"My name is Gwendolene Mugodi and I am a writer and the founder of Paivapo Storytellers, a movement that aims to provide better access to local, good quality literature to the children in Zimbabwe--and eventually beyond. Our work would not be complete without the help of local artists like Abel Zvorufura who I met through the National Gallery of Zimbabwe. As two different artists we spent about a month and a half going back and forth on this book until we got to a place we were both happy with. I look forward to sharing that full book in a few months, but for now here's a little bit about Abel and why he does what he does."
Florian Schalliol ’14.5 is a Starr Fellow living in India working on GOOD/CORPS India.
As a social entrepreneur offering a product or service, there are two types of changes you can bring: a shift in availability and a change in mindsets. The former occurs when a new social innovation increases access to a certain product or ease with which a certain impact is achieved. In the last few decades alone, such changes have given financial credit to millions of the world’s nearly impoverished and provided foodstuffs to hundreds of millions of the truly impoverished.
The latter occurs not when an innovation increases the availability of a certain product or service, but instead when the innovation creates a new type of demand altogether. Such a shift occurs by changing entirely the mindsets of consumers — or really, of people altogether. This type of change is often much more meaningful, but also often much more difficult. Examples such as the civil rights, women’s rights, and LGTB rights movement often come to mind in this category.
I have often thought about this dichotomy in the past few months. This summer, the Rajya Sabha (the upper house of the Indian Parliament) voted into law the 2013 Company’s Bill, requiring about 8,000 companies in India to contribute a combined roughly $1.25 billion of their net profits on corporate social responsibility (CSR) programs. But having spent months interviewing CSR managers and scouring India for experts in CSR, it became clear that there are few people who are deeply knowledgeable or even passionate about CSR. In CSR in India, the availability shift has occurred, but mindsets remain unchanged.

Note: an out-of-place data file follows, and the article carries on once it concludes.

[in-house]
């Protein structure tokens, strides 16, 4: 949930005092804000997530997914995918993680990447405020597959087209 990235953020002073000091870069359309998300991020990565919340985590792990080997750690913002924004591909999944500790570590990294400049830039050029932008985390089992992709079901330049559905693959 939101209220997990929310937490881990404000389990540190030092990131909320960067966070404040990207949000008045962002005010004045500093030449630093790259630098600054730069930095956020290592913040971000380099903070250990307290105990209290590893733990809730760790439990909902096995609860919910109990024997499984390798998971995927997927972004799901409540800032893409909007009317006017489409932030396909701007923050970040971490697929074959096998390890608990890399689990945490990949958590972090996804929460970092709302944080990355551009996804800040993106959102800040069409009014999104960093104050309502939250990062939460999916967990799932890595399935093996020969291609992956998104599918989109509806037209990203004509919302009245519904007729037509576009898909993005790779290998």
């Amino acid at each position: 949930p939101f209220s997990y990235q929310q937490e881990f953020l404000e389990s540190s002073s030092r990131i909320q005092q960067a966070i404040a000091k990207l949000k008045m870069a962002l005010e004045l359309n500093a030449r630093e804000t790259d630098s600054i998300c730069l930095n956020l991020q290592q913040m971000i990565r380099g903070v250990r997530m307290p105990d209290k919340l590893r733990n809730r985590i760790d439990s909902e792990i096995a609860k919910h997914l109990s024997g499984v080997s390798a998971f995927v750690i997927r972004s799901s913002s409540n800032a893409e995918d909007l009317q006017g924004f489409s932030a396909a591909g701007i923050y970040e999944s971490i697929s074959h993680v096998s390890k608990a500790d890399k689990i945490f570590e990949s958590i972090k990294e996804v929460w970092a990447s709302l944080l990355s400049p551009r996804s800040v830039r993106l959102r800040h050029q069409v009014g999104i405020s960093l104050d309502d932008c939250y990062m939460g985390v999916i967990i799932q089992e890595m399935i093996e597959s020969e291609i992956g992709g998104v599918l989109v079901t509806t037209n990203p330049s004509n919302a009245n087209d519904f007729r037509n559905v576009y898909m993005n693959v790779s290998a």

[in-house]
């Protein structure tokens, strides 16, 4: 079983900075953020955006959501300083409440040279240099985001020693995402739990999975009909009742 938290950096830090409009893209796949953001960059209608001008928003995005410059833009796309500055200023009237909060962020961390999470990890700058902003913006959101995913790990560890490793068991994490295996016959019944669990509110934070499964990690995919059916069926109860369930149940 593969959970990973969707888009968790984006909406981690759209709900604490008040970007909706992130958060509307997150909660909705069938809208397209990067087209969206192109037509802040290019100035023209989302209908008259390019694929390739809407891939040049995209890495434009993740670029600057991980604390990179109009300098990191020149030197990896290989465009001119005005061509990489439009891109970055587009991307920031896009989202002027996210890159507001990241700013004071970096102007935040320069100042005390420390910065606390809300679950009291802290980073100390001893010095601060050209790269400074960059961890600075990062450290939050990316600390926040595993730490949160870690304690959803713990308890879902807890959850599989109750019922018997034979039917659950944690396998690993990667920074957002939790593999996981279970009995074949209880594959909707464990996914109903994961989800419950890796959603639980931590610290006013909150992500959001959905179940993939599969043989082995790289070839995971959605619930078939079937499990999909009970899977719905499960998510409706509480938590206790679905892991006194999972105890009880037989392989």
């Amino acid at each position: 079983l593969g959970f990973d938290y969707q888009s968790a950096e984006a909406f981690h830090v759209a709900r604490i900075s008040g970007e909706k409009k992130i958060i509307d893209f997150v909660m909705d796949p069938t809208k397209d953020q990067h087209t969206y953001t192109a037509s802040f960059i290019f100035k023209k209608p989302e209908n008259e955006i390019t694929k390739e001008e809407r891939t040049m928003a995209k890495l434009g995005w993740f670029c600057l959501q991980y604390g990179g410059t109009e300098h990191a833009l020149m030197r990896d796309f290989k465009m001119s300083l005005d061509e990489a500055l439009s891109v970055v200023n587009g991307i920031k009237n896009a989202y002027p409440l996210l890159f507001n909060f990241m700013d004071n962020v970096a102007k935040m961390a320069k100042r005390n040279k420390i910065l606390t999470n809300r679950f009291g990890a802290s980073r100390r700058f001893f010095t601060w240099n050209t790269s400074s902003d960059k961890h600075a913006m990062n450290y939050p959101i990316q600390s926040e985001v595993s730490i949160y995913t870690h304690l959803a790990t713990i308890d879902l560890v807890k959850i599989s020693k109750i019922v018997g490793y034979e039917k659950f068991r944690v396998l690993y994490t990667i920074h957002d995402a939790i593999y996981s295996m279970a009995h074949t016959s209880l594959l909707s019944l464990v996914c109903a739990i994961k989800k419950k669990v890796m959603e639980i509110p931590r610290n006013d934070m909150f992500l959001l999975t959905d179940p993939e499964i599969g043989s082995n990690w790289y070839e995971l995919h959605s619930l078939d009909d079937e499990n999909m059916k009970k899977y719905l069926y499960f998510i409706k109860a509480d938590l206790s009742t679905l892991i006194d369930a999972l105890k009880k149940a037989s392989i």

Changing mindsets is often the opportunity for the first mover, and this is the opportunity I have been working to seize. In the last few months, I have been working to construct a partnership between GOOD/CORPS, a creative shared value consultancy based in LA, and Samhita Social Ventures, an NGO database and CSR consultancy headquartered in Mumbai. With the creative experience and social sector outreach that GOOD/CORPS has through GOOD.is and GOOD magazine, and the deep local non-profit experience of Samhita, our partnership seeks to not only make more available advice on how to strategize, implement, and monitor corporate social impact programs, but also to make CSR an everyday consideration in business—to make people aware of the broader impact of their decisions and leverage this awareness as a tool for generosity, empathy, and development in the US, in India, and across the world.
In short, we seek not to just change products; we aspire to change mindsets—to make CSR not simply a term, an acronym, or a company’s separate department, but to make it an integrated, impactful, and natural way of life.
August 11, 2016
June 13, 2016
Lauren Maunus '19 is starting a bold new venture.
Its goal: To help eliminate food waste and bring healthy, affordable food to "food swamps" in Rhode Island and beyond.
March 15, 2016"If little girls like me were saying Barbie is the pretty one and the brown one is the ugly one, that's a problem."
Yelitsa Jean-Charles studies Illustration at RISD with a a concentration in Gender, Race & Sexuality. She identifies as a visual activist, and believes that artists have a responsibility as society’s image-makers. Her doll company and book series, Healthy Roots, combats internalized racism and colorism by getting to the root of the problem: altering beauty standards and cultviating self-love for young girls through education, diversity, and positive representation.
March 12, 2016An Excerpt
Mina is a Brown-RISD Social Innovation Fellow. She traveled to her home in Iran last summer and brought back a cultural souvenir: the book she wrote, Taste of Culture. She explores Iranian families, streets, stores and the stories and spirit embedded in the recipes of Iranian food. She hopes to start a conversation about the benefit of knowing cuisines of different cultures to connect societies.
This year's class of Brown-RISD Social Innovation Fellows have just begun their yearlong foray into the world of social entrepenuership. Check out their projects here.
December 16, 2015
Ria is a 2015 Social Innovation Fellow and co-founder of No Country for Women (NCFW), an internationally-recognized gender education initiative that aims to combat systemic gender-based discrimination in India. Ria and her co-founder, Shreena Thakore ’16, who grew up in India, were awarded the Projects for Peace fellowship and used this grant to launch the project in May of 2014. NCFW was set up to educate the people in India on gender, rape culture, and misogyny through a series of workshops and initiate informed discussions about social change.
I was inspired by Ria’s story because she was determined to start a conversation about an issue in a country that fights hard to keep such issues silent and hidden. We reflected on Ria’s experiences, her interactions with young people, most of whom had never thought about this obvious form of discrimination before, and her moments of self-doubt and extreme conviction.
October 2, 2015